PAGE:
I believe that the Texas/Southern U.S. version of the expression is "I don't have a dog in this [or that] hunt," meaning that the speaker doesn't have a rooting interest. The expression is sometimes used to emphasize the disinterested status of the speaker prior to his or her offering advice or commentary on the subject of the "hunt" in question. The speaker's claimed lack of any ulterior motives as an observer supposedly enhances the reliability of the advice or comments offered.
The expression "I don't have a dog in this hunt" sounds folksy enough to be a genuine old-timey expression, but a Google Books search suggests that it is a recent, faux folksy saying, along the same lines as calling someone "all [cowboy] hat and no cattle." Google Books finds one (relatively) early example from 1994 and another from either 1994 or 1995 (judging from the references it makes to O.J. Simpson's impending murder trial, which took place in 1995). From U.S. Congress, Senate Committee on Small Business, Subcommittee on Regulation, Business Opportunities, and Technology, Problems in Securing Informed Consent of Subjects in Experimental Trial of Unapproved Drugs and Devices (May 23, 1994):
Mr. COMBEST. I had one more question. We have a saying in Texas that I don't have a dog in that hunt, which I don't. I don't have a bias in this one way or the other. We are just trying to find out the total details so we can come up with hopefully some positive suggestions.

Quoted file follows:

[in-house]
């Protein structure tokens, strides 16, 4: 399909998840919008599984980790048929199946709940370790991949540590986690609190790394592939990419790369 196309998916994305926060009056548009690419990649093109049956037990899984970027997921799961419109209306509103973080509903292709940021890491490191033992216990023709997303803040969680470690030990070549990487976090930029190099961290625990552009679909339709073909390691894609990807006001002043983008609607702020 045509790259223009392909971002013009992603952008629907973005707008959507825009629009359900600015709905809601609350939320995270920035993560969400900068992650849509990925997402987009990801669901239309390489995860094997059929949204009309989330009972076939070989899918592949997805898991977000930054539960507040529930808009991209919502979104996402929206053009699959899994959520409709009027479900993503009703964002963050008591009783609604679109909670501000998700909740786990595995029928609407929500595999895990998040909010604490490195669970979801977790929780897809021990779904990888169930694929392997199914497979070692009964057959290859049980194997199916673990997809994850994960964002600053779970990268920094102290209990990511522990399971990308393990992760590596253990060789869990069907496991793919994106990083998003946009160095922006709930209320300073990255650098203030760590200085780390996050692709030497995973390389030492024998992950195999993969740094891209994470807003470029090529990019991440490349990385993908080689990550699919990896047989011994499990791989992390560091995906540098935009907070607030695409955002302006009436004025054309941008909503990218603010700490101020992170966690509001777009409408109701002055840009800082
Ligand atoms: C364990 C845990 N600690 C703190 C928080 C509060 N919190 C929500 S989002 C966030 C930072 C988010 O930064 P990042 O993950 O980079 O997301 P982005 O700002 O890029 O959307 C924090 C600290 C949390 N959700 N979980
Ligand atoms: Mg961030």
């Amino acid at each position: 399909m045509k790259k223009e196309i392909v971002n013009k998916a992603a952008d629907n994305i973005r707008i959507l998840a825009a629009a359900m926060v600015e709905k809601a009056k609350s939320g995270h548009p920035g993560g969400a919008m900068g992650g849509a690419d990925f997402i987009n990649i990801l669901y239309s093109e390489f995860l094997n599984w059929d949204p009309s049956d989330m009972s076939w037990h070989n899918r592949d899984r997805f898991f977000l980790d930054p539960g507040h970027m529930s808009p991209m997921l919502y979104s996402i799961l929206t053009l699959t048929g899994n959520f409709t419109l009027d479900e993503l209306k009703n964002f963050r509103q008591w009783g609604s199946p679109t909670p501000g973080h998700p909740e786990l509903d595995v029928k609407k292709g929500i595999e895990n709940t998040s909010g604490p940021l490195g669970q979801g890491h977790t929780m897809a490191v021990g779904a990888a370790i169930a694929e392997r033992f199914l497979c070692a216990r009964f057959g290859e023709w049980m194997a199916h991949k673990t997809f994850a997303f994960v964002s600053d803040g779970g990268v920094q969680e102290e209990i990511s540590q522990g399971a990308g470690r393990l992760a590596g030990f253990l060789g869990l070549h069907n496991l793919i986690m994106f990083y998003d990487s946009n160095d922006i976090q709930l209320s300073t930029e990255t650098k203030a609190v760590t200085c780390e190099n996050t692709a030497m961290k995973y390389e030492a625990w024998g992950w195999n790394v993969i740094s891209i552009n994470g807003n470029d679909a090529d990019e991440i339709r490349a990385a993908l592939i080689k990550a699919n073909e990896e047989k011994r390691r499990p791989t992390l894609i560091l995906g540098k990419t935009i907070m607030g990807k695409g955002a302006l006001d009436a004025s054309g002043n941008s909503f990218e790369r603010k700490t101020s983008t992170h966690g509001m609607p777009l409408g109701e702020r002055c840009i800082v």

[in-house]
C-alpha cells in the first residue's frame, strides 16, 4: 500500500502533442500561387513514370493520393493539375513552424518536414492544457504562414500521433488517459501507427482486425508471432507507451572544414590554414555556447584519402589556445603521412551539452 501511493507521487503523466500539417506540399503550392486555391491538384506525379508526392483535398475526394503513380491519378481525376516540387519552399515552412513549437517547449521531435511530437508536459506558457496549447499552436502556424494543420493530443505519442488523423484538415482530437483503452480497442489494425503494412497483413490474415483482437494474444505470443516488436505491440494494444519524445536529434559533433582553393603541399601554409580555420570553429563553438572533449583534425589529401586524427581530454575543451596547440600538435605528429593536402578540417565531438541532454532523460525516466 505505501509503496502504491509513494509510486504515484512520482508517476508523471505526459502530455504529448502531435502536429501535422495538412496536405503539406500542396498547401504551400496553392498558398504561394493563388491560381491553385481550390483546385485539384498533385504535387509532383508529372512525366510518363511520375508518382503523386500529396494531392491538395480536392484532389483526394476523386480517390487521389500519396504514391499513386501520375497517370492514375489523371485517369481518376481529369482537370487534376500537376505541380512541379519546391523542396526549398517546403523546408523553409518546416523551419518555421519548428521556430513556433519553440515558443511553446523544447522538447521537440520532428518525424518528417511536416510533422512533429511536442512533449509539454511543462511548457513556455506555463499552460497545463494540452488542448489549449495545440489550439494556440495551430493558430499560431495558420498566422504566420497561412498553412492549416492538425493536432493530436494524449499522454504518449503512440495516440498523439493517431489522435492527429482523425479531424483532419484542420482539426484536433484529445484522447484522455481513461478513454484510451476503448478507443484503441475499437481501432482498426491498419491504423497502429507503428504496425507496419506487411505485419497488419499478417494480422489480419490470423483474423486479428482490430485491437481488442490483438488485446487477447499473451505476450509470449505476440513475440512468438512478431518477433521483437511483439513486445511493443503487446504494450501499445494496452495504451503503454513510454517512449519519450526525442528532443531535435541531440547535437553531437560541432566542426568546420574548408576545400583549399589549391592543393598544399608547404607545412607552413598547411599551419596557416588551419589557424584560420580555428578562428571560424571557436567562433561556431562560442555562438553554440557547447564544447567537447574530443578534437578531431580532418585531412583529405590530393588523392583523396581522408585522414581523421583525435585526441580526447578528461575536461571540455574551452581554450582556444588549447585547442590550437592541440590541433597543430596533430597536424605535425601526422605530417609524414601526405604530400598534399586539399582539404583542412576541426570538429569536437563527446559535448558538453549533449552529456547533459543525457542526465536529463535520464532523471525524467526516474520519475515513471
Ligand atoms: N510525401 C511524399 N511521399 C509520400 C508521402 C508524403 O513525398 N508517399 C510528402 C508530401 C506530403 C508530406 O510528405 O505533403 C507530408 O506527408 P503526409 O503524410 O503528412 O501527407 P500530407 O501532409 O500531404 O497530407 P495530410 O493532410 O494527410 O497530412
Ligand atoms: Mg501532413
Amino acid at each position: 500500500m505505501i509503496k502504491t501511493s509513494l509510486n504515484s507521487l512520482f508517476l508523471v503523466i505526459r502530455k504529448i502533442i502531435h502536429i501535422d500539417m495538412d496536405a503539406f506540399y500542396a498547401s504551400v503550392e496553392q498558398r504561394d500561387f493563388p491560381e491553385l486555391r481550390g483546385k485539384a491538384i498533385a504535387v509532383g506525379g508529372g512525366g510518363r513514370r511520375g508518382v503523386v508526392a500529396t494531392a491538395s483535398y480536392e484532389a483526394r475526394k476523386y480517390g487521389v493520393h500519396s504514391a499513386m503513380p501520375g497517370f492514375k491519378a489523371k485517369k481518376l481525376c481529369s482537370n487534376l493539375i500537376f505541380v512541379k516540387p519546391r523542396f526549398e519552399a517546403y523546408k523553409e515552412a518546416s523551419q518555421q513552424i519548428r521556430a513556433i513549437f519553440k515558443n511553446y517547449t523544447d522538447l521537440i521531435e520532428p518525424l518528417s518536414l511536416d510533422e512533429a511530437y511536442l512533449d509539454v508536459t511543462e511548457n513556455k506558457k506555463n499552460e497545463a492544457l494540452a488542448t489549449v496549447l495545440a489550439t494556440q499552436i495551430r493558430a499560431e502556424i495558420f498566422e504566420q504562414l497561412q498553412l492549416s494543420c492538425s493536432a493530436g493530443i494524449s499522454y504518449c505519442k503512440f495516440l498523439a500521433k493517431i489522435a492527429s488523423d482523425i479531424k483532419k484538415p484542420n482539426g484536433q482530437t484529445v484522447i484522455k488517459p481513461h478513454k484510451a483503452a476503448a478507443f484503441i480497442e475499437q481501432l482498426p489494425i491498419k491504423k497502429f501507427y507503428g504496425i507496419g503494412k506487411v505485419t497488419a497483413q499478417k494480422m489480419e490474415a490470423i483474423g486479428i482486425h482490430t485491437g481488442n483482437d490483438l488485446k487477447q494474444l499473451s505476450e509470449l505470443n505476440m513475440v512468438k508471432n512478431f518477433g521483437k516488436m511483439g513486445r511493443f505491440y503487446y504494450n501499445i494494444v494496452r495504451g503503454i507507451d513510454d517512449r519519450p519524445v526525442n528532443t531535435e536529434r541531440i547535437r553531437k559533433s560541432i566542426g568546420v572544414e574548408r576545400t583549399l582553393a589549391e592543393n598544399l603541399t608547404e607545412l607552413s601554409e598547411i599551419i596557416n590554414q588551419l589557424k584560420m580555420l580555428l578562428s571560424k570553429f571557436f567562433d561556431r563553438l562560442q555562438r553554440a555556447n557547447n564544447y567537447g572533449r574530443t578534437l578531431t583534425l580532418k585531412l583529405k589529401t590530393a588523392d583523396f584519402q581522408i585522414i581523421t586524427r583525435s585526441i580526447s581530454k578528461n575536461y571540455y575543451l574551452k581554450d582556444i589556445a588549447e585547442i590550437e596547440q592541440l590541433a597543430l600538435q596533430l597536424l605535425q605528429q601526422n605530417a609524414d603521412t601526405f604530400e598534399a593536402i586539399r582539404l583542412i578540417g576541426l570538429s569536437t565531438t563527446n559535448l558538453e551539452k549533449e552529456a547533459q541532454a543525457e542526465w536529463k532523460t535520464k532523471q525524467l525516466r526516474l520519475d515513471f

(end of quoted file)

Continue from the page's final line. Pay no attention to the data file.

From Instauration, volumes 19–20 (1994–1995) [combined snippets]:
How many Majority folk are players in this game? Well, there's Nicole. Mmmm, who else is there? The only other Majority female I'm aware of is Judge Ito's white wife. Everybody else is either black or Jewish. If you're a white male, you don't have a dog in this hunt. Might as well just sit back and enjoy the spectacle.
The next Google Books match is from U.S. Congress, House Committee on Government Reform and Oversight, Subcommittee on Civil Service, Government Shutdown One (1997) [combined snippets]:
I thank the distinguished chairman and members of the subcommittee. I will submit my written testimony and try to paraphrase it. Like Mr. Browder, I don't have many Federal employees. I'm not near the nation's capital. So, in one sense, I don't have a dog in this hunt. But in the sense that I represent 600,000 taxpayers, I think I do have a reasonable reason to be somewhat concerned about it.
These hearings took place on December 6 and 14, 1995, and the record of the hearings was published on January 1, 1997.
None of my American slang reference books from the 1990s has an entry for "I don't have a dog in this [or that] hunt." But Google Books lists many instances of the phrase from the past fifteen years.